How does COMSOL solve the acoustic-structure interaction? Specific details mentioned below.

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I'm trying to understand how COMSOL solves the acoustic-structure interaction. In particular, I implemented the spherical piezoelectric transducer model, provided as an example (PDF attached for your reference). I understand that at the interface, COMSOL implements the pressure continuity and the velocity continuity conditions. But, it is unclear to me about the exact method the software uses to implement the boundary conditions. Does it use the boundary element method (BEM), or a finite element method (FEM), or a hybrid FEM-BEM method? The physics that this module uses are PRESSURE ACOUSTICS, FREQUENCY DOMAIN; SOLID MECHANICS, and ELECTROSTATICS.

Any fruitful discussion or directing to the related discussion will be much appreciated.

Thank you



1 Reply Last Post Sep 11, 2019, 8:04 AM EDT
Henrik Sönnerlind COMSOL Employee

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Posted: 1 week ago Sep 11, 2019, 8:04 AM EDT

Hi,

The physics interfaces you are mentioning are all FEM interfaces, so the coupling is a pure pressure and velocity continuity in the FEM sense. These boundary couplings are formulated using the same type of weak formulation as the equations as in the surrounding domains.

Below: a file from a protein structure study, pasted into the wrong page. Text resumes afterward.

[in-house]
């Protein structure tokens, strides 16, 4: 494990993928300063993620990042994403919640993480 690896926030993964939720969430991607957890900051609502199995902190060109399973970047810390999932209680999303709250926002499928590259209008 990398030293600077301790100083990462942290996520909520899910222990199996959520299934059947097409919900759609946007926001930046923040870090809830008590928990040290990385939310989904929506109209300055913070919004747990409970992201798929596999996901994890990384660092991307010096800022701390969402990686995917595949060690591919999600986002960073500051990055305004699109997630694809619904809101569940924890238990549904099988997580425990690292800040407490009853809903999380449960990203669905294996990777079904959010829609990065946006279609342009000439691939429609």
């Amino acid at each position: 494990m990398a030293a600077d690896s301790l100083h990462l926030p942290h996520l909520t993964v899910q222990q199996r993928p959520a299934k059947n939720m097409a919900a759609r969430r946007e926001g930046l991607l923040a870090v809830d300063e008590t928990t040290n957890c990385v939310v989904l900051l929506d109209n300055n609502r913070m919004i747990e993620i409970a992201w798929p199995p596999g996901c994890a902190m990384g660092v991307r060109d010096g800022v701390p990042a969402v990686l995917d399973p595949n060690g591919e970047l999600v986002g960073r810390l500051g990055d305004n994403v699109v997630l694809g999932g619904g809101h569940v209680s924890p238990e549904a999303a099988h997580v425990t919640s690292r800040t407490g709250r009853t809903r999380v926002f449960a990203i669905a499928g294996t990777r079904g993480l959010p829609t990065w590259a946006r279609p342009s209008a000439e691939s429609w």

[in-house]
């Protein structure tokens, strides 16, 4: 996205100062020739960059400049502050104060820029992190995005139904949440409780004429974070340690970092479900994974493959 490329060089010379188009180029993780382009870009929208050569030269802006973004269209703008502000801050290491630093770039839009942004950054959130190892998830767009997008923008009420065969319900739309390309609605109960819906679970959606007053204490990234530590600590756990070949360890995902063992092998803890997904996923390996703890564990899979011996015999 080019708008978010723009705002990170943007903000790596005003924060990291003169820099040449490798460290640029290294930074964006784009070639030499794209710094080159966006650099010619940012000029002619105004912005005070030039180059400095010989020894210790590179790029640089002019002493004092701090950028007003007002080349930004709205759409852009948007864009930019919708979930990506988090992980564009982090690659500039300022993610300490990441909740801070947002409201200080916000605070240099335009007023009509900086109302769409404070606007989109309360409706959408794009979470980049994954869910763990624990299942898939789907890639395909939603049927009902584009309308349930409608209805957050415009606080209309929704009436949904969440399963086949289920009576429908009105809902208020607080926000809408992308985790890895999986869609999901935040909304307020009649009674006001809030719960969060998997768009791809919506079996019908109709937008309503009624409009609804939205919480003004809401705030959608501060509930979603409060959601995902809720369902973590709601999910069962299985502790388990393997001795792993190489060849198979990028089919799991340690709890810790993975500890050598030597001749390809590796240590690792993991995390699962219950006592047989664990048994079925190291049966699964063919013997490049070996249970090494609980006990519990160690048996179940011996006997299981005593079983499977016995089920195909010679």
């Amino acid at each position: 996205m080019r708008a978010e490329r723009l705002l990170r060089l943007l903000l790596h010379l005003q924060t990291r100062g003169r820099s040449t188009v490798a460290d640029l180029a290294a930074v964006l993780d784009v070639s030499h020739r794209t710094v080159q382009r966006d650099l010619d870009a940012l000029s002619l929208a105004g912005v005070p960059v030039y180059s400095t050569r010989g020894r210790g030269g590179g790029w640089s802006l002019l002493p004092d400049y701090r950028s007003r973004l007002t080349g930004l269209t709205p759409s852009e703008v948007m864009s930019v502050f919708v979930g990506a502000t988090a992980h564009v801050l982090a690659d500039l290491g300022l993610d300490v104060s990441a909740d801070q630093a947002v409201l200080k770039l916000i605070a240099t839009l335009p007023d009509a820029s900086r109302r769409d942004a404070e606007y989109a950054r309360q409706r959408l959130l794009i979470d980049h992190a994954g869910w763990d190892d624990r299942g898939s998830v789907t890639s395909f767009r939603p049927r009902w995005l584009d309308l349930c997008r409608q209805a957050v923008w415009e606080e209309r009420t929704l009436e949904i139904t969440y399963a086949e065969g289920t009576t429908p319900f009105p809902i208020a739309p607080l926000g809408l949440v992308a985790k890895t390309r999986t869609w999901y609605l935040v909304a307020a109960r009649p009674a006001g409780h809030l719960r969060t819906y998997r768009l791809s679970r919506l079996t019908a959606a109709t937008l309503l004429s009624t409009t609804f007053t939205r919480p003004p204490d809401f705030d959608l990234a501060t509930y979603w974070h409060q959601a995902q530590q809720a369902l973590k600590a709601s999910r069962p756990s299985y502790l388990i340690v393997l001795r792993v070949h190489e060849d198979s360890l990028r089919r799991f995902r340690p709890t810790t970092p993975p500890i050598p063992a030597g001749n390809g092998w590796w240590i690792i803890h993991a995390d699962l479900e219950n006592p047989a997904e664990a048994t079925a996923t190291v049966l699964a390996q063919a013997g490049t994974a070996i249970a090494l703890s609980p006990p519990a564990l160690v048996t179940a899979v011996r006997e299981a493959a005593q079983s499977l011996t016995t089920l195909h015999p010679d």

If you are interested in the details, switch on Equation View. Then you can examine the actual expressions.

As an alternative, you can use BEM formulations for acoustics and electrostatics. In that case, the couplings would be slightly different, since they would now requires a FEM-BEM coupling.

Regards,
Henrik

Hi, The physics interfaces you are mentioning are all FEM interfaces, so the coupling is a pure pressure and velocity continuity in the FEM sense. These boundary couplings are formulated using the same type of weak formulation as the equations as in the surrounding domains. If you are interested in the details, switch on Equation View. Then you can examine the actual expressions. As an alternative, you can use BEM formulations for acoustics and electrostatics. In that case, the couplings would be slightly different, since they would now requires a FEM-BEM coupling. Regards, Henrik

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